Juneteenth and How It Became a Federal Holiday

Subscribe to Danny's channel:


Share this:

Share this...

Hi, I’m Danny Karon, your Lovable Lawyer, here with your quick shot of legal wellness. It’s Juneteenth, the oldest nationally celebrated commemoration of the ending of slavery in the United States. It was on June 19, 1865, two and a half years after President Lincoln’s historic Emancipation Proclamation, that U.S. Major General Gordon Granger issued General Order Number Three, informing the people of Texas that all enslaved people were now free. Although on January 1, 1980, Juneteenth officially became a Texas state holiday, it wasn’t until June 17, 2021 that President Biden signed the Juneteenth National Independence Day Act making Juneteenth a federal holiday.

So, what’s it mean to be a federal holiday? Well first, Congress holds the authority to establish them. There’s even a section of the U.S. Code, our set of federal laws, that lists the 12 federal holidays. On federal holidays, all 90 central federal offices and most financial institutions are closed for business, but unlike other countries, we don’t have national holidays that everyone must observe via congressional mandate or some other presidential decree. Instead, each state decides whether to legally observe a federal holiday with most states observing the eight major ones: Christmas, Thanksgiving, New Year’s, and the like.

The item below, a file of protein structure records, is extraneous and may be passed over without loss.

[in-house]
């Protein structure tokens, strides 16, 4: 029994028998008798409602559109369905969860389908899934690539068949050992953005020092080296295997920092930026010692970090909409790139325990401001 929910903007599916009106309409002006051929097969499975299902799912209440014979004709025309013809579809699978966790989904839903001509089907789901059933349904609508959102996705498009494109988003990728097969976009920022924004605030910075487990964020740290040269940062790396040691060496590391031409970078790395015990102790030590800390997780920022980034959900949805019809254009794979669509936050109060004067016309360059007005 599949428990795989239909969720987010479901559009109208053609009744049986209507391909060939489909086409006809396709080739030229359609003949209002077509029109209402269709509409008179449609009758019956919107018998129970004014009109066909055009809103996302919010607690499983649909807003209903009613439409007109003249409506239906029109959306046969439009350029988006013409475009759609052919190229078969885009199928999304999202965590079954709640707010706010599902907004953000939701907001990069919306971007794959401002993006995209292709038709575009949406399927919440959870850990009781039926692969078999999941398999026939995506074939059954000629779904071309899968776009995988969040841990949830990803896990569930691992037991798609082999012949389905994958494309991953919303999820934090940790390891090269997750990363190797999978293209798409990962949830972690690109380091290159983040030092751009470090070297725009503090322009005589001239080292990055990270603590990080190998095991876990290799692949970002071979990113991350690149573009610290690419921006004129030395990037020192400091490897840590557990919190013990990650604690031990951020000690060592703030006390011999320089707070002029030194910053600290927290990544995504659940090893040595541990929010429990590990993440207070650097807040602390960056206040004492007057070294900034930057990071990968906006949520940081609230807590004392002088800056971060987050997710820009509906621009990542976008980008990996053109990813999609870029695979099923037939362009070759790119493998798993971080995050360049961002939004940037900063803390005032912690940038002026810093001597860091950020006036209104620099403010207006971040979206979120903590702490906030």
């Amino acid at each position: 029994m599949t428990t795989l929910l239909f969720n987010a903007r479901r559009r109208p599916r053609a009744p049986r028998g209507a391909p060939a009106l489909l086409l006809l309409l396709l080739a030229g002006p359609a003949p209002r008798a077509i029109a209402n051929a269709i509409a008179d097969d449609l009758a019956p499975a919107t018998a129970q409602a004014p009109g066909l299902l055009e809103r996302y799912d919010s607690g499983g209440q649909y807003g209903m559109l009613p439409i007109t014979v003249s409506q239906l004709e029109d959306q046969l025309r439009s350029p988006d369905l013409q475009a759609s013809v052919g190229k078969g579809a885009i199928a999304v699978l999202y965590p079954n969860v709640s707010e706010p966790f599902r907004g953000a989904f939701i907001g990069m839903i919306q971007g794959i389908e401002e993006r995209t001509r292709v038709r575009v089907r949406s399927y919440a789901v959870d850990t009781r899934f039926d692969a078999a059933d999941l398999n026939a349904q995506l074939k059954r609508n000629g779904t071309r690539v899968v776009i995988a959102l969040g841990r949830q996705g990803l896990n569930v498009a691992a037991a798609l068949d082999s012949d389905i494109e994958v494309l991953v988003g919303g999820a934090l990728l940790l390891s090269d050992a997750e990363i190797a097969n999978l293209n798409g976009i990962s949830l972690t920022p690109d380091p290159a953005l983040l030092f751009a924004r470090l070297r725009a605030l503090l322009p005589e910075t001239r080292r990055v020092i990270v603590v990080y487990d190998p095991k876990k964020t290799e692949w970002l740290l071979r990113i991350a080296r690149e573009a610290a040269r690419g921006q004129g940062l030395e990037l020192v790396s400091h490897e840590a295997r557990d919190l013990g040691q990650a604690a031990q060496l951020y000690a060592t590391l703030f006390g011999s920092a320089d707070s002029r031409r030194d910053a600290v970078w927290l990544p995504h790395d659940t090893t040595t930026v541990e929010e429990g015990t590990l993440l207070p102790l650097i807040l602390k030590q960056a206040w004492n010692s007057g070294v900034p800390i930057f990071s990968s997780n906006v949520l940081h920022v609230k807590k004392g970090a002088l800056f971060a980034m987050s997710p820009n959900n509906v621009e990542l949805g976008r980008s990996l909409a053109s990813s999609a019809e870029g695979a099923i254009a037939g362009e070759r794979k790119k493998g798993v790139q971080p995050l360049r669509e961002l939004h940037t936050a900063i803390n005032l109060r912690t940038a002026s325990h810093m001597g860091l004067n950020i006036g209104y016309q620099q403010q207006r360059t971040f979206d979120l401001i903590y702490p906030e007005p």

So, what’s this mean? It means private employers don’t have to give you the day off for all federal holidays, including Juneteenth. You might want to check with your boss before deciding not to come in to work today. Either way, take a moment to recognize today’s importance.

If you’d like to learn more about legal wellness, please subscribe to my YouTube channel or visit me at yourlovablelawyer.com. Until next time, I’m Danny Karon, your Lovable Lawyer.

chat Icon

Sign up for the Email List